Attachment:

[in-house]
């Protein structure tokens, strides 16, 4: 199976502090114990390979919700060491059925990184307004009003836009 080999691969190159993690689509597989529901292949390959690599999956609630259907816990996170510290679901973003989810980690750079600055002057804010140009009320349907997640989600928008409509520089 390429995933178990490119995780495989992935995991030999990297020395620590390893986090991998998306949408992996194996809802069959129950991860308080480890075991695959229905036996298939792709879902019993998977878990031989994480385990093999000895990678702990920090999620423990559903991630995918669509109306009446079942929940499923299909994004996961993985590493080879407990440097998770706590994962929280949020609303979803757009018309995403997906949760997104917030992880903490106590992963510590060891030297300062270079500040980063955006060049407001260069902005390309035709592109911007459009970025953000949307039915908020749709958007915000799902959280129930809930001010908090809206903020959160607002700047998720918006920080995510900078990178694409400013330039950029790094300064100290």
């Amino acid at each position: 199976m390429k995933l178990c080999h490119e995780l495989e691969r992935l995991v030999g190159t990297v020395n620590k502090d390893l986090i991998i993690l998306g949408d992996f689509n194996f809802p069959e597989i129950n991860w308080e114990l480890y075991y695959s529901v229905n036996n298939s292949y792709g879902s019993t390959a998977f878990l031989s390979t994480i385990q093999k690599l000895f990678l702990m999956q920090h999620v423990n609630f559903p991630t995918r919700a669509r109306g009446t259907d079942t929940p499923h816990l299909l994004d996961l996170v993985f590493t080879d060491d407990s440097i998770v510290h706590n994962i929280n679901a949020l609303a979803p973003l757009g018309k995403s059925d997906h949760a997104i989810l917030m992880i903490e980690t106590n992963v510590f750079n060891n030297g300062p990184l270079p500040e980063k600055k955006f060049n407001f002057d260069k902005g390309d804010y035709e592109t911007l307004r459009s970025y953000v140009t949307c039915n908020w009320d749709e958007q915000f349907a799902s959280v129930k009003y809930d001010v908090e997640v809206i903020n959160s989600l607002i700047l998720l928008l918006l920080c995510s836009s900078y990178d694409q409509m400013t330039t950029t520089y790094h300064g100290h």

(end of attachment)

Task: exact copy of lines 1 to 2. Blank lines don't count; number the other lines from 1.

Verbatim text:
[in-house]
């Protein structure tokens, strides 16, 4: 199976502090114990390979919700060491059925990184307004009003836009 080999691969190159993690689509597989529901292949390959690599999956609630259907816990996170510290679901973003989810980690750079600055002057804010140009009320349907997640989600928008409509520089 390429995933178990490119995780495989992935995991030999990297020395620590390893986090991998998306949408992996194996809802069959129950991860308080480890075991695959229905036996298939792709879902019993998977878990031989994480385990093999000895990678702990920090999620423990559903991630995918669509109306009446079942929940499923299909994004996961993985590493080879407990440097998770706590994962929280949020609303979803757009018309995403997906949760997104917030992880903490106590992963510590060891030297300062270079500040980063955006060049407001260069902005390309035709592109911007459009970025953000949307039915908020749709958007915000799902959280129930809930001010908090809206903020959160607002700047998720918006920080995510900078990178694409400013330039950029790094300064100290």